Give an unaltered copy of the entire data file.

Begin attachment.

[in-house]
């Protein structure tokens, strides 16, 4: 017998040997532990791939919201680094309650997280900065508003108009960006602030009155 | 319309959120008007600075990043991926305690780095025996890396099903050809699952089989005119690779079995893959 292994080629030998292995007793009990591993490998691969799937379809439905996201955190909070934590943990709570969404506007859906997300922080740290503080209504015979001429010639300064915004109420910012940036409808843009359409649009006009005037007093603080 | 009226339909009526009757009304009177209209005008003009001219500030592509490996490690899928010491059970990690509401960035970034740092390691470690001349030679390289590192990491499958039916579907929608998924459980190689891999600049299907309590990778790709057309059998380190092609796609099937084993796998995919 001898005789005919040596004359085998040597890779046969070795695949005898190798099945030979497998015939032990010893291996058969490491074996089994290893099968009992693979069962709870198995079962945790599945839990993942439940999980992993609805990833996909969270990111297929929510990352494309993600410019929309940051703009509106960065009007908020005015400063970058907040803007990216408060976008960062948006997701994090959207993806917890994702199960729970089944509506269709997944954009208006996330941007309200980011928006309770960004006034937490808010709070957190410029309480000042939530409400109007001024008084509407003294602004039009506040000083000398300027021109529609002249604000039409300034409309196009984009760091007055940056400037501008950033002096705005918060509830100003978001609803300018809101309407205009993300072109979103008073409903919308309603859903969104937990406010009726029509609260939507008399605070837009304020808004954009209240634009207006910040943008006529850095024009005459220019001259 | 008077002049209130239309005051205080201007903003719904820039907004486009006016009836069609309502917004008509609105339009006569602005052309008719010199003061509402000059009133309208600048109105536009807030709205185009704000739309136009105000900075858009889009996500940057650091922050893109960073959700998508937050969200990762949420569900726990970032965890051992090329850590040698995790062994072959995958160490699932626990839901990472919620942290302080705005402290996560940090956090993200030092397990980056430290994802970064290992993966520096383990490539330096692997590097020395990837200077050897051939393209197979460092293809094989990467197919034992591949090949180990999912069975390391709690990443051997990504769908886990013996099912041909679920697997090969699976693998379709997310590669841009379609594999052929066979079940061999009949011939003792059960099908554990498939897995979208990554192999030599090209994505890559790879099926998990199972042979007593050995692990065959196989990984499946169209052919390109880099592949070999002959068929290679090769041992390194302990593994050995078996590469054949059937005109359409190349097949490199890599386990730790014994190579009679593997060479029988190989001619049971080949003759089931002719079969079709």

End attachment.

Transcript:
[in-house]
């Protein structure tokens, strides 16, 4: 017998040997532990791939919201680094309650997280900065508003108009960006602030009155 | 319309959120008007600075990043991926305690780095025996890396099903050809699952089989005119690779079995893959 292994080629030998292995007793009990591993490998691969799937379809439905996201955190909070934590943990709570969404506007859906997300922080740290503080209504015979001429010639300064915004109420910012940036409808843009359409649009006009005037007093603080 | 009226339909009526009757009304009177209209005008003009001219500030592509490996490690899928010491059970990690509401960035970034740092390691470690001349030679390289590192990491499958039916579907929608998924459980190689891999600049299907309590990778790709057309059998380190092609796609099937084993796998995919 001898005789005919040596004359085998040597890779046969070795695949005898190798099945030979497998015939032990010893291996058969490491074996089994290893099968009992693979069962709870198995079962945790599945839990993942439940999980992993609805990833996909969270990111297929929510990352494309993600410019929309940051703009509106960065009007908020005015400063970058907040803007990216408060976008960062948006997701994090959207993806917890994702199960729970089944509506269709997944954009208006996330941007309200980011928006309770960004006034937490808010709070957190410029309480000042939530409400109007001024008084509407003294602004039009506040000083000398300027021109529609002249604000039409300034409309196009984009760091007055940056400037501008950033002096705005918060509830100003978001609803300018809101309407205009993300072109979103008073409903919308309603859903969104937990406010009726029509609260939507008399605070837009304020808004954009209240634009207006910040943008006529850095024009005459220019001259 | 008077002049209130239309005051205080201007903003719904820039907004486009006016009836069609309502917004008509609105339009006569602005052309008719010199003061509402000059009133309208600048109105536009807030709205185009704000739309136009105000900075858009889009996500940057650091922050893109960073959700998508937050969200990762949420569900726990970032965890051992090329850590040698995790062994072959995958160490699932626990839901990472919620942290302080705005402290996560940090956090993200030092397990980056430290994802970064290992993966520096383990490539330096692997590097020395990837200077050897051939393209197979460092293809094989990467197919034992591949090949180990999912069975390391709690990443051997990504769908886990013996099912041909679920697997090969699976693998379709997310590669841009379609594999052929066979079940061999009949011939003792059960099908554990498939897995979208990554192999030599090209994505890559790879099926998990199972042979007593050995692990065959196989990984499946169209052919390109880099592949070999002959068929290679090769041992390194302990593994050995078996590469054949059937005109359409190349097949490199890599386990730790014994190579009679593997060479029988190989001619049971080949003759089931002719079969079709």